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The FSA Spy market buzz – 21 August 2020

Sands Capital in Asia; Federated Hermes reminds on credit; Managers on US election; Ant Financial IPO; Tesla vs Crypto; Wellington’s books; Tips from the Wolf; Free money and much more.

Spy has chatted with a number of people in Hong Kong recently who think, for one reason or another, they may relocate to Singapore. Reading the tea leaves, Spy senses that Singapore is experiencing one of its periodic doubts about the influx of foreign, senior, financial services executives. Ravi Menon, the head of the MAS has even gone so far this week as to say “the MAS will intensify its engagements with the senior management of financial institutions on their workforce profiles and plans to grow the Singaporean core.” This is hardly unique to Singapore, just at the moment. There is nothing like a recession to put the break on global mobility. Luckily for Spy, craft beers seem relatively immune to the cross border slow down.

News reaches Spy that Sands Capital Management, the 100% independent, employee-owned, Arlington-headquartered American asset manager is coming to Asia. The firm is apparently setting up shop in Singapore and has persuaded Mike Gibb to represent the firm and appointed him as managing director. Mike was formerly an executive director at Martin Currie in Singapore (now part of Franklin Templeton / Legg Mason) and head of stewardship and sustainable investment at Fidelity in London.  Sands’ investment style is “concentrated growth” and the firm has a spectacular track record. Spy understands that Mike will be relocating back to Singapore in the fourth quarter from Scotland where he is currently based.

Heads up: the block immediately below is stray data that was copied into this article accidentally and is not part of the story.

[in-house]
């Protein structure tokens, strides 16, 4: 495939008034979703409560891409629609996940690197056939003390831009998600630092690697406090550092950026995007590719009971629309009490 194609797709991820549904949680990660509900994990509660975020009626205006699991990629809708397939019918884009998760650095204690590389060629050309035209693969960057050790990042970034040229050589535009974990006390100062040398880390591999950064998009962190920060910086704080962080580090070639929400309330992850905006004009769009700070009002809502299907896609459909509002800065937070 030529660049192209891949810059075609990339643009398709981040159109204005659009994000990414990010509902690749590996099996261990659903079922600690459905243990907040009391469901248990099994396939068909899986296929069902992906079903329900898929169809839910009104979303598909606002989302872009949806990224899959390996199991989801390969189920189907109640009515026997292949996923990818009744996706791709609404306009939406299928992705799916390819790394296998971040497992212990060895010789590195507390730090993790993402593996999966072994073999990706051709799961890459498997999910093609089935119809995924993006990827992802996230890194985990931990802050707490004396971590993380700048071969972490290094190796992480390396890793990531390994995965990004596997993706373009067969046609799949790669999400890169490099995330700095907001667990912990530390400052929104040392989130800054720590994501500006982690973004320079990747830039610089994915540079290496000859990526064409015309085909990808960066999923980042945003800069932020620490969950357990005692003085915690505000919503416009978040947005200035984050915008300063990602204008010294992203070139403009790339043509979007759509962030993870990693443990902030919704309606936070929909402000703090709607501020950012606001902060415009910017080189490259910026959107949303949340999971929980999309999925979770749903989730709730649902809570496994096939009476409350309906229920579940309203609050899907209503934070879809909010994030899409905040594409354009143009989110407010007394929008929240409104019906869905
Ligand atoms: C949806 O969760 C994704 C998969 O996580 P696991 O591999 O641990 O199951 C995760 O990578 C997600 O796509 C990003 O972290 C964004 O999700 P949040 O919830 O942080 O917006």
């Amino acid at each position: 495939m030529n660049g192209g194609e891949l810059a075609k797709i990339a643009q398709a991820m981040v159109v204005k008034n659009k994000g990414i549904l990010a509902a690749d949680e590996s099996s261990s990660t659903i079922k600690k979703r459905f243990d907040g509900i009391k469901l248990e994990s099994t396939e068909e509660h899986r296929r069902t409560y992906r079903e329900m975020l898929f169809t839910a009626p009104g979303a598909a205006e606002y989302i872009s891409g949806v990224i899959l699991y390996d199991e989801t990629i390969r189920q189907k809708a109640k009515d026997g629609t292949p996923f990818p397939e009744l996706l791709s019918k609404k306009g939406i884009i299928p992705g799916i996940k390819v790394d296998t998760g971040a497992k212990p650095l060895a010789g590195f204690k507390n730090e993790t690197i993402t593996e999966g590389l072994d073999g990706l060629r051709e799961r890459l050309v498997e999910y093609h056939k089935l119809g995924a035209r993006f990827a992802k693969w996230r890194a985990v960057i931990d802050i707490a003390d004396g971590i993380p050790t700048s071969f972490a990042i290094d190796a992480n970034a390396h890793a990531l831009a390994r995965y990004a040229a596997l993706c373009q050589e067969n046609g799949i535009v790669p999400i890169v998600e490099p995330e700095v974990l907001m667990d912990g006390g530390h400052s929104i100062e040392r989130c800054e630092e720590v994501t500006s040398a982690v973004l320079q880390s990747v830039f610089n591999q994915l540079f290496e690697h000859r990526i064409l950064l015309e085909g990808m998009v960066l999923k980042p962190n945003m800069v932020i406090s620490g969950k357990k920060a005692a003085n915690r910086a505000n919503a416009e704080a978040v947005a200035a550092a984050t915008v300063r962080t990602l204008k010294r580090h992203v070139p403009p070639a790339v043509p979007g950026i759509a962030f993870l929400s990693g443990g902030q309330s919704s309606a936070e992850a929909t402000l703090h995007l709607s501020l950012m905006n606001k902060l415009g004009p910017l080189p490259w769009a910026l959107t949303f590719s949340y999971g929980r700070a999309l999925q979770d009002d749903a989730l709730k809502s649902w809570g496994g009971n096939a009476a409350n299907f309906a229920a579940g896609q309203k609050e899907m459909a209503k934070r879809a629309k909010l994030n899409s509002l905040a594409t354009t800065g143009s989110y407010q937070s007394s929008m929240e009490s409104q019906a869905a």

In income obsessed Asia, credit has been sold as enthusiastically as joss paper for the Hungry Ghosts Festival. Whilst credit markets have calmed down, one manager who is staying vigilant is Federated Hermes, who this week quietly reminded investors who will listen that “although distress ratios have fallen, the focus should now turn from issuers that were struggling before the coronavirus crisis emerged to those that might fail to adjust their debt levels for post-coronavirus levels of cash generation. As a result, the default rate is likely to remain relatively high in the months ahead.” It may not only be the ghosts that are hungry as the year grinds on, thinks Spy.

In highly partisan America, making one’s political view known, even if it is rationally reasoned, risks upsetting someone. Nonetheless, as the US election comes ever closer, Spy is spotting more and more managers putting their heads above the parapet. This week it was Schroders: “We anticipate a change in occupancy at the White House although Congress is expected to remain split after the election. This could limit the new President’s room for maneuver on fiscal policy although international trade tensions may ease.” Fidelity has come out and suggested a clean sweep of Democrat control would be best for markets. In contrast, Mark Mobius went on record saying a BidenHarris win would be “disastrous” for markets. 74 days to go.